Giovanni Fesser Is Miami's King of Cuban Pastries
Photo by Zachary Fagenson

Giovanni Fesser Is Miami's King of Cuban Pastries

"What kind of Jewish food do you think we could put into a pastelito?" Giovanni Fesser asks while poaching a few dozen eggs in the subterranean kitchen of Ariete (3540 Main Hwy., Coconut Grove; 305-640-5862; arietemiami.com). The answer: lox and cream cheese. But chef/owner Michael Beltran recalls they tried that once. "The cream cheese ran everywhere, and the lox cooked — it didn't taste right," he says.

This time, the two have a plan. They'll bake puff pastry rounds, cool them, split them open, and stuff them with soft cheese and salmon. Finally, they'll shower them with the same seeds that appear on everything bagels. It's similar to a previous pastelito that was filled with sweet banana jam and tangy chicken liver mousse.

Here, in the kitchen they call "the dungeon," Miami's most exciting pastelitos are being dreamed up. Over the past two years, Fesser, a burly, bearded 38-year-old, has begun making inventive pastries from thoughtful ingredients. Amazingly, he's done it in his few free moments between finishing the stocks, mixing the sauces, and performing other prep work the restaurant needs to run day-to-day.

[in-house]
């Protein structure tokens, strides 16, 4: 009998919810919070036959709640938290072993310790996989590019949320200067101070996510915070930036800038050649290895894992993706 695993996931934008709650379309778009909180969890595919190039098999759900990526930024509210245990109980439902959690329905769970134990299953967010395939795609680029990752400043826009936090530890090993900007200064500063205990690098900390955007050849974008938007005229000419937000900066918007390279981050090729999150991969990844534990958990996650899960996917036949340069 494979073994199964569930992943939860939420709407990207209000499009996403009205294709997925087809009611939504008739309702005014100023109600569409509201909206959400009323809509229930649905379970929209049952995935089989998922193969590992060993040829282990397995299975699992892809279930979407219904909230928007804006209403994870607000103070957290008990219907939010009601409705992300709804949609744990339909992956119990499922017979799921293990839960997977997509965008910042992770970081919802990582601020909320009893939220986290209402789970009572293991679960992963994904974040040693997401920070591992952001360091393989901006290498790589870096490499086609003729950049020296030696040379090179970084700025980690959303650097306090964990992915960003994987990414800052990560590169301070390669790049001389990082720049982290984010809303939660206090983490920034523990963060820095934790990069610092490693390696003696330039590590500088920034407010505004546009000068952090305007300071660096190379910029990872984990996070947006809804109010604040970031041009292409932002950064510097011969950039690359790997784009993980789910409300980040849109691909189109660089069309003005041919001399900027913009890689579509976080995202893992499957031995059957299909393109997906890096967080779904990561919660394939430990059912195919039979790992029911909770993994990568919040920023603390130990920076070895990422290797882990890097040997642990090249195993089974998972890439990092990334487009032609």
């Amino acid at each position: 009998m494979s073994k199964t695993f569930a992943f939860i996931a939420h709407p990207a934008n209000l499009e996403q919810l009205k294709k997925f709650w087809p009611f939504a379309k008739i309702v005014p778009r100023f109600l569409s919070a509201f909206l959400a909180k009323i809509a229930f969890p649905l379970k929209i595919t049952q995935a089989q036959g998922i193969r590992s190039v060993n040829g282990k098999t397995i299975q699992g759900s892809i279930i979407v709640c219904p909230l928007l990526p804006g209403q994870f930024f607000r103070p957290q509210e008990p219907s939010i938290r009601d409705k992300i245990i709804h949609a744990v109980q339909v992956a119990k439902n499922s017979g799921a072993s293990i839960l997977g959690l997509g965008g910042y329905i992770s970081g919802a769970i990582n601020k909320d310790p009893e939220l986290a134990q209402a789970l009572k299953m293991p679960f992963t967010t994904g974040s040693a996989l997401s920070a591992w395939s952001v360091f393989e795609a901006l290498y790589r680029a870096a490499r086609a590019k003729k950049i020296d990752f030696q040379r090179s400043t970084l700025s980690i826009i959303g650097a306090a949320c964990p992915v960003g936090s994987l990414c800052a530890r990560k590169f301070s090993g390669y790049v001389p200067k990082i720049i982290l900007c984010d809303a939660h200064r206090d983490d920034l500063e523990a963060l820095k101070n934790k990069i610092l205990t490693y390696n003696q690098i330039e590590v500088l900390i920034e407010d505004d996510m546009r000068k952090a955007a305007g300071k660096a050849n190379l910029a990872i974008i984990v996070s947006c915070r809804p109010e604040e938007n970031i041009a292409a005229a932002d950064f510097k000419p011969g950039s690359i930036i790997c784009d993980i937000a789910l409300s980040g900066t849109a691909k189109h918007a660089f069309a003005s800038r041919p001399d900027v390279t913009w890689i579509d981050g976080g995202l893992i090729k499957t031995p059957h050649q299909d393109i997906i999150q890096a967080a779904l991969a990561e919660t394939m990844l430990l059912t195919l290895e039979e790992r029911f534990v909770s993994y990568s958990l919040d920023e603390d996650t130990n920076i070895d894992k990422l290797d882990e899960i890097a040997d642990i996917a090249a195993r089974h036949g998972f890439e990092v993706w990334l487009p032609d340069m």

On a recent Sunday morning, he turned out a peanut butter and jelly pastelito using homemade jam, alongside a classic guava one made with beautifully floral-tasting and -smelling fruits from the Redland farm PG Tropical. There was one filled with tender pulled pork and another with spicy, salty Buffalo chicken crowned with a thin squiggle of blue cheese. They combined the salty richness of the best savory dishes with enough sweetness to make them uncontrollably addictive.

Fesser was born in Las Vegas and moved to Miami when he was barely out of diapers. Growing up, Karla Bakery — the Central Dade classic — was the family's sweet spot. "My grandfather would buy pastelitos for us religiously before school," he says. "And I still do it."

At the age of 19, he took a job in the kitchen at Duffy's Tavern in Coral Gables before bouncing to a nearby Chili's, where he spent four years. Soon, however, he decided to sign up for cooking classes at North Miami's Johnson & Wales University. After finishing, he landed a gig at Tarpon Bend on Miracle Mile. Then he wanted a bigger challenge. "I'd been working in kitchens for so long I felt comfortable," he says. "But I knew there was more I could do."

Fesser prepares a batch of flaky pastelitos.
Fesser prepares a batch of flaky pastelitos.
Photo by Zachary Fagenson

So he popped into Norman Van Aken's now-shuttered Norman's 180 and applied for a spot as a line cook. Once hired, he gained a new appreciation for hard work and ingredients from the elder statesman. The experience proved transformational.

"Had I not worked there, I wouldn't know anything," Fesser says. "I wouldn't have met Mike [Beltran], I wouldn't know how to cook, I wouldn't know about local farms — nothing." After the restaurant closed in 2011, he followed Van Aken to Tuyo in downtown Miami before linking back up with Beltran to become Ariete's executive sous-chef.